Mount your digital thermometer probe on the side of the pot with a clip, so it is inside the water. Adjust the temperature of the stove to get it to the precise temperature you need for your sous vide recipe. Expect it to fluctuate a degree or two due to evaporation, but try to get it at a steady temperature.
3. Cook the Food
Once the temperature is set, put your vacuum sealed bag of food inside the water. If using a Ziploc bag, clip the top to the side of the pot, so the zipper seal is not fully submerged. Wait until the water is back to the desired temperature and then cook the food for the appropriate amount of time.
If you are not following a specific recipe, use this handy Sous Vide Time and Temperature Guide from Chef Steps to make sure your protein reaches safe levels before removing it. Try to keep an eye on your digital thermometer the entire time the food is cooking. You may need to adjust the heat or add a little water to get temperatures to your preferred level.
4. Measure the Internal Temperature to Check for Doneness
Remember that the most essential step in telling if your food is ready to cook is checking the internal temperature. You need to make sure that every part of the food reaches safe temperatures to ensure it is fully cooked. The best way to do this will be with a ThermoPro TP-20 Digital Wireless Meat Thermometer. This handy thermometer has dual probes so you can test the meat while still monitoring the water temperatures. There are two different ways to use the meat thermometer to check the internal temperature of your meat.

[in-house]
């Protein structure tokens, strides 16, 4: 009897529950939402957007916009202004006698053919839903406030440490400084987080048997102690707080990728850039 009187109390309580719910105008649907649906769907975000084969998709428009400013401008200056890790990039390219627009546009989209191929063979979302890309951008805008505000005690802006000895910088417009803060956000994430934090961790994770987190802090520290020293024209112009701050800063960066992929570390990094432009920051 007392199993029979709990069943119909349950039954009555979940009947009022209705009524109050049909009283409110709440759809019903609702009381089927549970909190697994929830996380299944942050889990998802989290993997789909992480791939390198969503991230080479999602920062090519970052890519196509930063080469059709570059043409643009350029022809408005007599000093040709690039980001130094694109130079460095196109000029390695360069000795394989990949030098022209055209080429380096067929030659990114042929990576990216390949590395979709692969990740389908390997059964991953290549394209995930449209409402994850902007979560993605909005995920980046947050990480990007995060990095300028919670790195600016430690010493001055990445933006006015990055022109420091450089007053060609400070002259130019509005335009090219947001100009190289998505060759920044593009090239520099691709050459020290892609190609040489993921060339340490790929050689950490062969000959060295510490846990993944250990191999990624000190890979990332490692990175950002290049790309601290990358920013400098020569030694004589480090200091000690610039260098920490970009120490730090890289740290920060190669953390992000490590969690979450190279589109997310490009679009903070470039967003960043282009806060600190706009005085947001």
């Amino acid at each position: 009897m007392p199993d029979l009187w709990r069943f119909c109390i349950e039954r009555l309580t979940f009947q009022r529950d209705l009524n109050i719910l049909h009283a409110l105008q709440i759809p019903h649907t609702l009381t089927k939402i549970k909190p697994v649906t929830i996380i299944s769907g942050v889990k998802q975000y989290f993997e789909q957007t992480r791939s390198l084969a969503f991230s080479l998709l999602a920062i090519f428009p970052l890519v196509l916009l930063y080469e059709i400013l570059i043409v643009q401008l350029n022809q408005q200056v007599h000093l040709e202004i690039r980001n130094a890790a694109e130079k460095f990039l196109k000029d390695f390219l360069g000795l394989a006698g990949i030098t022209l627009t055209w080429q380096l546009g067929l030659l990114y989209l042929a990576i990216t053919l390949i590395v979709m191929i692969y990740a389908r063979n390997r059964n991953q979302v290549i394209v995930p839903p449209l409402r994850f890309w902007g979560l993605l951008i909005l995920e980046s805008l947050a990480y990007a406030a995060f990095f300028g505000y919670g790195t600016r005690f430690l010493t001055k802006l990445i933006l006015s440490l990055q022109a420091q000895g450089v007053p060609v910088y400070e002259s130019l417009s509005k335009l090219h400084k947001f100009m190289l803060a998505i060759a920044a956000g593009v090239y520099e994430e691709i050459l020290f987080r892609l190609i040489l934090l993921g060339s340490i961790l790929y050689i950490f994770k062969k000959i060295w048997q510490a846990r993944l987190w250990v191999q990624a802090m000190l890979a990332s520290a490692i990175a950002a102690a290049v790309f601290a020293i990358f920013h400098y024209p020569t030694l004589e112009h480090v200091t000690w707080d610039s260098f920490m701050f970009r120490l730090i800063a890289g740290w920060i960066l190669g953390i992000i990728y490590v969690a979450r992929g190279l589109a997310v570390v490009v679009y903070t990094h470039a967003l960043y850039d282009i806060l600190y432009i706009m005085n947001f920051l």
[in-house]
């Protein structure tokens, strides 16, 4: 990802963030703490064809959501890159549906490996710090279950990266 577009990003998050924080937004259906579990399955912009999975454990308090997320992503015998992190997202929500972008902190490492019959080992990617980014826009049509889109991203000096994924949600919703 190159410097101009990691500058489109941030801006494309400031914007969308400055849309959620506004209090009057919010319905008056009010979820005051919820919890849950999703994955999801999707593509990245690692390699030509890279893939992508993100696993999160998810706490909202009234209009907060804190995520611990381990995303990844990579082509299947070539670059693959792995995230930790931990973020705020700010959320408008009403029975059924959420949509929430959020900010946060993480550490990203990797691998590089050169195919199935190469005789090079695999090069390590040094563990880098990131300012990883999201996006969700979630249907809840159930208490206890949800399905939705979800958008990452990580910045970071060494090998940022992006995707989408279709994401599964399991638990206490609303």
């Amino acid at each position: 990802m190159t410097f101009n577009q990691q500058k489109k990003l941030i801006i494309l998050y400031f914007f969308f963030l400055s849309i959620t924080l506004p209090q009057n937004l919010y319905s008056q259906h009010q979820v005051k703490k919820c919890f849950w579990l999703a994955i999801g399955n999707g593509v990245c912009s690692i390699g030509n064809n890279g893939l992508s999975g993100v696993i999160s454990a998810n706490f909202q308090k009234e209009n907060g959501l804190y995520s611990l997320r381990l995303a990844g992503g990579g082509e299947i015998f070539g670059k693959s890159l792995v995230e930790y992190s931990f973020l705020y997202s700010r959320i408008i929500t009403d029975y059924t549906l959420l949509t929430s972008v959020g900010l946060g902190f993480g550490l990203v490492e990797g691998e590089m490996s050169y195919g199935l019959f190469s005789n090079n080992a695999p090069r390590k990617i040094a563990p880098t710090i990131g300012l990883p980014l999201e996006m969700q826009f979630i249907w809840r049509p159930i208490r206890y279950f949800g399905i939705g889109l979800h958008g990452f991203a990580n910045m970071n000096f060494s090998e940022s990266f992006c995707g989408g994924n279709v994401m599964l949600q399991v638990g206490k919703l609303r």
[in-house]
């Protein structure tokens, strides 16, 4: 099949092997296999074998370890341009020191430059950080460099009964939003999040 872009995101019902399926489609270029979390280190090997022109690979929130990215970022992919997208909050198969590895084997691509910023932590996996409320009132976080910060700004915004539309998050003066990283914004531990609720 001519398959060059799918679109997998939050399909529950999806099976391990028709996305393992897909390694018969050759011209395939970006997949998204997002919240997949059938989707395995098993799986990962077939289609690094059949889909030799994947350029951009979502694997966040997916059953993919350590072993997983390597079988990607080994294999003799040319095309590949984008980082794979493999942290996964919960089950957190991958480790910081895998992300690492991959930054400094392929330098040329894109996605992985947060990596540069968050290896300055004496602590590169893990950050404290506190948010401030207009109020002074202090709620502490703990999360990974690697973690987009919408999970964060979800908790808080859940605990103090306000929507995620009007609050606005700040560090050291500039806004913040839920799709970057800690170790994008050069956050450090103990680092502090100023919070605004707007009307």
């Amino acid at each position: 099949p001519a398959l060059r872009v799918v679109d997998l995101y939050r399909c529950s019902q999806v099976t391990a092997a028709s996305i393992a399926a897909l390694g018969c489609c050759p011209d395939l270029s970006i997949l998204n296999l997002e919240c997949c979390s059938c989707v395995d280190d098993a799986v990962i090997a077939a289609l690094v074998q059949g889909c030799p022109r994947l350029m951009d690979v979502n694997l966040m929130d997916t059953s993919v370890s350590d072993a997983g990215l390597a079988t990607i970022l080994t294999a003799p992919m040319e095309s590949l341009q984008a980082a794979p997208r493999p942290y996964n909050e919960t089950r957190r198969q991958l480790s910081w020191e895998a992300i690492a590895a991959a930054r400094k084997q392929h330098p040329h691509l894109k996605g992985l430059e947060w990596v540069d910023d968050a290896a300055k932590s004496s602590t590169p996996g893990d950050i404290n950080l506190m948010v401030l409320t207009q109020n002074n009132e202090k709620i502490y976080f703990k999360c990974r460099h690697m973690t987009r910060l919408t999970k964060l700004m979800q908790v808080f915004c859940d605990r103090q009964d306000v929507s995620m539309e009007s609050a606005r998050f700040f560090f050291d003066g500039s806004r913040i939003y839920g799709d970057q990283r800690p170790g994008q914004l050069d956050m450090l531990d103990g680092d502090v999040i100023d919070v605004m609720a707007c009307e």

The ideal way is to measure the meat the entire time you are cooking. This requires you to get special self-sealing high-temperature foam tape. You stick the tape to the outside of the bag and insert the probe through the tape and bag until it reaches the middle of the meat. The tape then seals around the probe, allowing you to maintain a vacuum seal while cooking the meat with the temperature probe inserted. This method has the advantage of letting you compare the internal temperature to the water temperature so you can see exactly when the protein is finished cooking.
For those who do not have self-sealing tape, it is fine to just wait until the end of the cooking time to measure the internal temperature. To do this, remove the protein from the water, open the bag, and insert the probe until it is in the middle of the protein. Check to see if the temperature is appropriately high. If it is not, take out the probe, vacuum the bag again, seal it, and cook it a little longer. Check every 20 minutes until done.
As you can see, it is possible to sous vide without having to get expensive kitchen equipment. The results are not quite as precise as sous vide cooker, but they are still far superior to traditional cooking methods. A good digital thermometer like the ThermoPro lets you make sure your water stays within one to two degrees of your target temperature throughout the whole cook time. As long as you keep a steady water temperature and make sure you set aside enough time for cooking, you can get delicious results for steak, chicken, fish, and more.
Digital Meat Thermometers
Digital Meat Thermometers
Digital Meat Thermometers